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Assimilation of Near-surface Cosmic-ray Neutrons Improves Summertime Soil Moisture Profile Estimates at Three Distinct Biomes in the USA : Volume 11, Issue 5 (27/05/2014)

By Rosolem, R.

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Book Id: WPLBN0004012117
Format Type: PDF Article :
File Size: Pages 44
Reproduction Date: 2015

Title: Assimilation of Near-surface Cosmic-ray Neutrons Improves Summertime Soil Moisture Profile Estimates at Three Distinct Biomes in the USA : Volume 11, Issue 5 (27/05/2014)  
Author: Rosolem, R.
Volume: Vol. 11, Issue 5
Language: English
Subject: Science, Hydrology, Earth
Collections: Periodicals: Journal and Magazine Collection (Contemporary), Copernicus GmbH
Publication Date:
Publisher: Copernicus Gmbh, Göttingen, Germany
Member Page: Copernicus Publications


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Hoar, T., Arellano, A., Zeng, X., Anderson, J. L., Franz, T. E., Rosolem, R., & Shuttleworth, W. J. (2014). Assimilation of Near-surface Cosmic-ray Neutrons Improves Summertime Soil Moisture Profile Estimates at Three Distinct Biomes in the USA : Volume 11, Issue 5 (27/05/2014). Retrieved from

Description: Queens School of Engineering, University of Bristol, Bristol, UK. Aboveground cosmic-ray neutron measurements provide an opportunity to infer soil moisture at the sub-kilometer scale. Initial efforts to assimilate those measurements have shown promise. This study expands such analysis by investigating (1) how the information from aboveground cosmic-ray neutrons can constrain the soil moisture at distinct depths simulated by a land surface model, and (2) how changes in data availability (in terms of retrieval frequency) impact the dynamics of simulated soil moisture profiles. We employ ensemble data assimilation techniques in a nearly-identical twin experiment applied at semi-arid shrubland, rainfed agricultural field, and mixed forest biomes in the USA The performance of the Noah land surface model is compared without and with assimilation of observations at hourly intervals and every 2 days Synthetic observations of aboveground cosmic-ray neutrons better constrain the soil moisture simulated by Noah in root zone soil layers (0–100 cm) despite the limited measurement depth of the sensor (estimated to be 12–20 cm). The ability of Noah to reproduce a true soil moisture profile is remarkably good regardless of the frequency of observations at the semi-arid site. However, soil moisture profiles are better constrained when assimilating synthetic cosmic-ray neutrons observations hourly rather than every 2 days at the cropland and mixed forest sites. This indicates potential benefits for hydrometeorological modeling when soil moisture measurements are available at relatively high frequency. Moreover, differences in summertime meteorological forcing between the semi-arid site and the other two sites may indicate a possible controlling factor to soil moisture dynamics in addition to differences in soil and vegetation properties.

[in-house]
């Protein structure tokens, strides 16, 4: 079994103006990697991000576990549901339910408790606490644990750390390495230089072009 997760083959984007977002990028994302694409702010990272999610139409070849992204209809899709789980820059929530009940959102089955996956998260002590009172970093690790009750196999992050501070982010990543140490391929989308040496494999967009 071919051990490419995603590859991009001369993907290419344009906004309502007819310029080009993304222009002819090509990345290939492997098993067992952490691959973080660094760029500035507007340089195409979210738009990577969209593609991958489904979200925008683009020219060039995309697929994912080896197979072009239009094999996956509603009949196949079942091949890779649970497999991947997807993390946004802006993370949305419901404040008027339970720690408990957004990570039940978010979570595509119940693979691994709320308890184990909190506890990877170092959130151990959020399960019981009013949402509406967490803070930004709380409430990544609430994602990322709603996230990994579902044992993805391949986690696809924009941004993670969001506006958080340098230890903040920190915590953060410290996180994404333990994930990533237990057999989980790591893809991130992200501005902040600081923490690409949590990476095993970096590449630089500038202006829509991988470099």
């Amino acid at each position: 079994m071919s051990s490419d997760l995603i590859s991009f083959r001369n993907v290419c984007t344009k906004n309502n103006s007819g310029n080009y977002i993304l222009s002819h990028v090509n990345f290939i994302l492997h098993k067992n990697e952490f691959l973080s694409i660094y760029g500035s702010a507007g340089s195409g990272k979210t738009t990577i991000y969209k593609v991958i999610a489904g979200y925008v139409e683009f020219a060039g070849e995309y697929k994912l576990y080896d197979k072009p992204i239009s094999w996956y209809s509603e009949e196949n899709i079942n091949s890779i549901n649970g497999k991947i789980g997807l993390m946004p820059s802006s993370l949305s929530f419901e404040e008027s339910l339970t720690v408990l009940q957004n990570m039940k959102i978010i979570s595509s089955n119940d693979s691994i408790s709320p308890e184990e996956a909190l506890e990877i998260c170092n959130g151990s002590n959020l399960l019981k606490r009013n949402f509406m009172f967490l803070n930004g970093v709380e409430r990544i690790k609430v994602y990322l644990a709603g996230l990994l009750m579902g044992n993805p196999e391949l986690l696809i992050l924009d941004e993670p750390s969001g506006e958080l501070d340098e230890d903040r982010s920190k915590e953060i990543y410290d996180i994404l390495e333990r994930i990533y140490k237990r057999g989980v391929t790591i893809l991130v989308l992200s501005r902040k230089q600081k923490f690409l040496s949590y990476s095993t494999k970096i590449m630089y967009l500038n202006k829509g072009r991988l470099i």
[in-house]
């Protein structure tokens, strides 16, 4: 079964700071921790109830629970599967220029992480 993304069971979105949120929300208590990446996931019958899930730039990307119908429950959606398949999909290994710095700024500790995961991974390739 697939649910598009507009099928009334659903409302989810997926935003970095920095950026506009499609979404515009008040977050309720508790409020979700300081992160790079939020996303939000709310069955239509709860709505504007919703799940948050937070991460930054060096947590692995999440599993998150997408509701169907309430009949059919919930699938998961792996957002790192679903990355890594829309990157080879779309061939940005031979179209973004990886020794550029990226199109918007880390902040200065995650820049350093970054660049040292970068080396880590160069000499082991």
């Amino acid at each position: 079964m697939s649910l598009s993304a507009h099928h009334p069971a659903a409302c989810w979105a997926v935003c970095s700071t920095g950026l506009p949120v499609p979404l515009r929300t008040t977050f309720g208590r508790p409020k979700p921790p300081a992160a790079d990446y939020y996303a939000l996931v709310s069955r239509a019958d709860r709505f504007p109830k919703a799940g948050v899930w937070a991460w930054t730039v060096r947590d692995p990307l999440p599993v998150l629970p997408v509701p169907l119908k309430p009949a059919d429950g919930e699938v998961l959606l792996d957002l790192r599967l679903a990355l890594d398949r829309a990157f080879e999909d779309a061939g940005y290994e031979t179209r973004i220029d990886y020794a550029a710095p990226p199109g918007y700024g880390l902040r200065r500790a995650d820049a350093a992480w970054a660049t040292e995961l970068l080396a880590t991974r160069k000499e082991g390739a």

Assimilation of near-surface cosmic-ray neutrons improves summertime soil moisture profile estimates at three distinct biomes in the USA

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